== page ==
Director: Julia Ducournau
Notable Cast: Garance Marillier, Ella Rumpf, Rabah Nait Oufella, Laurent Lucas, Joana Preiss
The fascinating thing about Raw is that with all of its exploitative content (cannibalism, gore, sexuality) that it never treats itself like an exploitation film. It uses all of those elements to simply convey some of the themes of its story in heavy handed, but wholly cinematic ways. Themes about feminism, familial influence, coming-of-age youth pieces, communication, and the strange stresses that can break down students new to college are all seemingly fitted into a plot about a young woman who succumbs to cannibalistic urges, more or less. The balance and artfulness of how those themes congeal though is impressive to say the least. Raw is artfully done and it is the kind of horror film that will resonate much longer than many of its peers thanks to its layered and robust writing/execution that allows for lengthy cinephile analysis. In many ways, the film is much akin to early Cronenberg, albeit without the rough edges and fiesty 'be all, end all' energy, and for that I give it much praise.
My one issue with Raw is that in all of its artful approaches, vague builds, and mysterious motivations for characters, the film does haphazardly feel like it never has an end game in mind. That the interpretation of its events IS the purpose of the story. It’s an artistic approach to the material, one that director Julia Ducournau handles with finesse. For some, this is a great thing. For me, it occasionally felt like it would feel unfocused as it went about its narrative presenting the material as a “slice of life.” It's a small issue, but one that has stuck with me since finishing it. Nonetheless, for horror fans and cinephiles, this is definitely a gem of the year and one worth seeing. Raw has phenomenal performances, fantastic thematic undertones, and truly engaging characters that interact with the concepts well. Still one of the best the best horror films of the year.
Director: Zak Hilditch
Notable Cast: Thomas Jane, Dylan Schmid, Molly Parker, Neal McDonough, Kaitlyn Bernard, Brian d’Arcy James
While the new version of It provides the jump scares, humor, and epic plotting of the usual Stephen King novel and Gerald's Game provides a thematic and heavy look into stylized nuance of Stephen King's work, 1922 provides a third facet: the stripped back uneasiness of character driven core structures and thoughtful examination of an evil act through that lens. Not a traditional horror film in almost any way, 1922 is a bleak and unnerving drama (with some supernatural horror elements that provide parallels more than scares) where a brilliant performance by Tom Jane anchors the film and its concept. This is a film where the plot, style, and hook come second to the Jane powered narrative that grinds a robust and layered character study. New viewers need to be prepared for that much of the film.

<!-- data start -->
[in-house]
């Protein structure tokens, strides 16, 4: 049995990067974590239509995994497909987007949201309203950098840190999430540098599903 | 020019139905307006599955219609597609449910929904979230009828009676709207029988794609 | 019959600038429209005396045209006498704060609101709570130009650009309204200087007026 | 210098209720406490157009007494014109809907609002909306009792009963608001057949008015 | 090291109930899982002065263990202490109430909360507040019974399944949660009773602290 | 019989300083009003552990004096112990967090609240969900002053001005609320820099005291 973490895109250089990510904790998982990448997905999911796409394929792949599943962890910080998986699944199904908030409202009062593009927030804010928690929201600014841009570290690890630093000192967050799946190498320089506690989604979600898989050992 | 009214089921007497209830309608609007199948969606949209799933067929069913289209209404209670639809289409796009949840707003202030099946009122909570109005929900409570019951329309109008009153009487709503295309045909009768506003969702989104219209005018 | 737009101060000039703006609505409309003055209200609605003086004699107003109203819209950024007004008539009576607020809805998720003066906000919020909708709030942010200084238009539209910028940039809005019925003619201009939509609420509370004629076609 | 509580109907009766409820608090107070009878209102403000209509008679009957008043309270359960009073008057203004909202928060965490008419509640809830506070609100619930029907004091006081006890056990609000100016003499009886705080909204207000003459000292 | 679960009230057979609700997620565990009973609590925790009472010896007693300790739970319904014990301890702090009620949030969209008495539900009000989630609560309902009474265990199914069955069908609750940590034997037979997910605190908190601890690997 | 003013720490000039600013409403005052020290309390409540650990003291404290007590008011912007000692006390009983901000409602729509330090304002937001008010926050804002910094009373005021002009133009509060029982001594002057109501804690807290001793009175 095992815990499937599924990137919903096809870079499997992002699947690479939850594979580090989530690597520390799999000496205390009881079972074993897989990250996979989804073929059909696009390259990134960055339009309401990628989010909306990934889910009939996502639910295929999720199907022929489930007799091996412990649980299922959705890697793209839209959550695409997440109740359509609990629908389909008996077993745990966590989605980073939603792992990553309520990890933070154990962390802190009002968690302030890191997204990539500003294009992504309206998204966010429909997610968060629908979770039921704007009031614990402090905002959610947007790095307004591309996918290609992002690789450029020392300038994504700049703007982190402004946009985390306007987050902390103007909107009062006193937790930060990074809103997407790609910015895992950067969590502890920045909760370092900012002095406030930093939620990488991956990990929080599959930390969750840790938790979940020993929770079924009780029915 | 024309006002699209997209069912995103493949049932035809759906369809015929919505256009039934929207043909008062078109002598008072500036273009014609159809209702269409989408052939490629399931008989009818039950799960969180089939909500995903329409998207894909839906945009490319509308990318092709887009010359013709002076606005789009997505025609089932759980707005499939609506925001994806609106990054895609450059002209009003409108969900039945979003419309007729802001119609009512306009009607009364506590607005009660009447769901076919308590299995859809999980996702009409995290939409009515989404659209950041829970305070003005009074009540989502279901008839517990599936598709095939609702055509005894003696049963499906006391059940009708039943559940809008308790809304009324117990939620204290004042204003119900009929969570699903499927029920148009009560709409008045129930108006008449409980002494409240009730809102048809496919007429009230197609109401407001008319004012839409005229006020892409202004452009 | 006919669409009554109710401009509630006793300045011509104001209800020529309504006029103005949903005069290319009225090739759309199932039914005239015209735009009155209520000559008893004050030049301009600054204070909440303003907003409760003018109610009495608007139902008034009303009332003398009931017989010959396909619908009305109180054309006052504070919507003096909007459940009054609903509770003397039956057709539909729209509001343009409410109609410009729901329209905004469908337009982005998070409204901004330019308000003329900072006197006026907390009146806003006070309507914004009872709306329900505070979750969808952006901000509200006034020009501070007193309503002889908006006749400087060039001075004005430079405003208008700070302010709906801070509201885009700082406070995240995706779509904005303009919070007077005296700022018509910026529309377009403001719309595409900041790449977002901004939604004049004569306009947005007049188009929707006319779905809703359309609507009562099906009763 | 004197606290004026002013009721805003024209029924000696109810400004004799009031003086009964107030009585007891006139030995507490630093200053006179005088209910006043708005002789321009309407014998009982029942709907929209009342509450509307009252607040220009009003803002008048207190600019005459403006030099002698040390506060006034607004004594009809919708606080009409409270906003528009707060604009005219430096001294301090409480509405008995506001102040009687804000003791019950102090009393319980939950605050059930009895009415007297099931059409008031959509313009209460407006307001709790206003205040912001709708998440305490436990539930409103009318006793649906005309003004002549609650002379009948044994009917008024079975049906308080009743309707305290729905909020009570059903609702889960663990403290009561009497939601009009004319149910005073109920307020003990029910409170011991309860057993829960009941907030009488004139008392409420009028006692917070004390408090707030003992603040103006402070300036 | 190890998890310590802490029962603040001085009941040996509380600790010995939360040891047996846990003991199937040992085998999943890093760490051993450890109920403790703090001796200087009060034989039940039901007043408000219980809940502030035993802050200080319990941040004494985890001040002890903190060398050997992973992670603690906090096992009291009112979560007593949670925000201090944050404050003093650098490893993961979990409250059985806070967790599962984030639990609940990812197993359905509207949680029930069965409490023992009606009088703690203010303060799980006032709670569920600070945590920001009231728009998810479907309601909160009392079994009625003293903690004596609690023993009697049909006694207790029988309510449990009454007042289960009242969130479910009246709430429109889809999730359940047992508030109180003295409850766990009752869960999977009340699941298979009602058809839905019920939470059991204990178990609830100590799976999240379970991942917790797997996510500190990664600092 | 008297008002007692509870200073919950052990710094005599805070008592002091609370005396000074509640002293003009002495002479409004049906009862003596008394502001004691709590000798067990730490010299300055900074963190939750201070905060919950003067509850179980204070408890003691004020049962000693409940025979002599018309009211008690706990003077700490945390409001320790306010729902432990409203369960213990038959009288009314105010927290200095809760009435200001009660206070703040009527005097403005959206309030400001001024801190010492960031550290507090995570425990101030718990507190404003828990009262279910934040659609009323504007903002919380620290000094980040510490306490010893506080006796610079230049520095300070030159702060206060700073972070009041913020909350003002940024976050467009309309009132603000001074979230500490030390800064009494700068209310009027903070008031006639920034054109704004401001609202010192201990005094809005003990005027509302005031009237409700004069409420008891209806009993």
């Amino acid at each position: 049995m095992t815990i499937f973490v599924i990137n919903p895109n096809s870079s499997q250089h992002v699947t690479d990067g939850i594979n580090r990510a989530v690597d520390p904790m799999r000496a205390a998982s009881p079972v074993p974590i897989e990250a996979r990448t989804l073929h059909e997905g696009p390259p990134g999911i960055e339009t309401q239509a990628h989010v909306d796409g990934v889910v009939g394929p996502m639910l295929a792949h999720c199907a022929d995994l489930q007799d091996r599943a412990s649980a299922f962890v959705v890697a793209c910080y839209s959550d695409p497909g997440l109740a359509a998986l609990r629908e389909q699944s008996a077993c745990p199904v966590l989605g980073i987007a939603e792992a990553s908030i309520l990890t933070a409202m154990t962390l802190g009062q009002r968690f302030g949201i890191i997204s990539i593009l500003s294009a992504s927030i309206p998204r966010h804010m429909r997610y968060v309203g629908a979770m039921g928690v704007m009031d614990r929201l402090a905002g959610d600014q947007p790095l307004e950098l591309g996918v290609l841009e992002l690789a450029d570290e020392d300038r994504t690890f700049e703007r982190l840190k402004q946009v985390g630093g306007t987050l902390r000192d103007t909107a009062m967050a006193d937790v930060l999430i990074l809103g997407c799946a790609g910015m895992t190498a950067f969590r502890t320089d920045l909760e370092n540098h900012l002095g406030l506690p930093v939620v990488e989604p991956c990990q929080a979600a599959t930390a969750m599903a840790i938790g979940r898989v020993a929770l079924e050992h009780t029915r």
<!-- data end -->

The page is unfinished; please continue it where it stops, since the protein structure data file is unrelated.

At times 1922 can seemingly drag on as director Hilditch embeds serious detailing into the film to engross the audience in the world of Jane's simple and proud farmer, including an entire subplot that features his son and the neighbor girl’s romantic flight, but most of it feels to have meaning to the overall story and character driven concept. It meanders at times in doing so, undermining the general stripped back feel of how it starts. It’s obvious that this is not a film meant to be entertaining. This is a film where the narrative comes first and if that requires the time and effort of its audience to endure its sense of building dread, layered plotting, or even symbolic rat visions then so be it.
Honestly, it's quite refreshing. 1922 comes highly recommended.
Director: Kevin Greutert
Notable Cast: Stephen Dorff, Jonathon Schaech, Deborah Kara Unger, Ben Sullivan, Chelsea Ricketts, Nick Roux, Cassie Hernandez, Alex Castillo, Carol Abney, Alex Kingi, Jason Scott Jenkins, Alyssa Julya Smith
After editing The Strangers, I guess director Kevin Greutert wanted to make his own version...which came out to be Jackals. While this film is not nearly as atmospherically drenched and horrifyingly simple as the former film, Jackals does succeed on many levels as a slasher/home invasion flick. Namely, it's well paced and well directed. Enough so that it creates some of those intense and menacing moments as one would expect with vague masked cult members who are surrounding an isolated cabin filled with family members. The violence can be shockingly effective and there is a solid twist at the end of the first act that nimbly takes the audience out of just following the usual blueprint.
The problem with Jackals is that some of the character choices and overall motivation for the film, an intense kidnapping and de-brainwashing of a son - who anchors the film with his impressive performance, are weak and glazed over. There’s plenty of character motivation, even some solid arcs for them, but once the film starts moving it feels as though there are pieces where they make rash decisions for the sake of plot progression. Also, the third act feels rushed in many regards and it's left with a very, very open ending that will drive some viewers completely up the wall (and one of those viewers is me.) Despite some solid atmosphere, intense sequences, and a great idea, Jackals is more of a mixed effort than one would have hoped. Recommended for fans of The Strangers or You're Next, but it’s not nearly on the level as either of those.
Written By Matt Reifschneider